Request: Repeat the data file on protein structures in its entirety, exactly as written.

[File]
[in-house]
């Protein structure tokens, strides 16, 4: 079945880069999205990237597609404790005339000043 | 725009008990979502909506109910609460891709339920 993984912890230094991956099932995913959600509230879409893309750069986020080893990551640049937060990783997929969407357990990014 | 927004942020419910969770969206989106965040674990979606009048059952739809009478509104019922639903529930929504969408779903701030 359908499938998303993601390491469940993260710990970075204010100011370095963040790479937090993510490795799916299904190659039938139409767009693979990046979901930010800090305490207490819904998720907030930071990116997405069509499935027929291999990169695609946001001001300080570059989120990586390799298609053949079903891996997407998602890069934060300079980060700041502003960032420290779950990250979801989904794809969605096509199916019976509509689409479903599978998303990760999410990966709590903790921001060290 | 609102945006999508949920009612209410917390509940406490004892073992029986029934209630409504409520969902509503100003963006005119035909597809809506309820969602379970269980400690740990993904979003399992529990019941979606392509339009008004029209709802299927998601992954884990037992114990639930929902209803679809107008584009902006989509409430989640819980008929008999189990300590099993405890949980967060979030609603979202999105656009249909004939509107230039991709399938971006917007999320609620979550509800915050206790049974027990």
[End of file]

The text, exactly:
[in-house]
């Protein structure tokens, strides 16, 4: 079945880069999205990237597609404790005339000043 | 725009008990979502909506109910609460891709339920 993984912890230094991956099932995913959600509230879409893309750069986020080893990551640049937060990783997929969407357990990014 | 927004942020419910969770969206989106965040674990979606009048059952739809009478509104019922639903529930929504969408779903701030 359908499938998303993601390491469940993260710990970075204010100011370095963040790479937090993510490795799916299904190659039938139409767009693979990046979901930010800090305490207490819904998720907030930071990116997405069509499935027929291999990169695609946001001001300080570059989120990586390799298609053949079903891996997407998602890069934060300079980060700041502003960032420290779950990250979801989904794809969605096509199916019976509509689409479903599978998303990760999410990966709590903790921001060290 | 609102945006999508949920009612209410917390509940406490004892073992029986029934209630409504409520969902509503100003963006005119035909597809809506309820969602379970269980400690740990993904979003399992529990019941979606392509339009008004029209709802299927998601992954884990037992114990639930929902209803679809107008584009902006989509409430989640819980008929008999189990300590099993405890949980967060979030609603979202999105656009249909004939509107230039991709399938971006917007999320609620979550509800915050206790049974027990």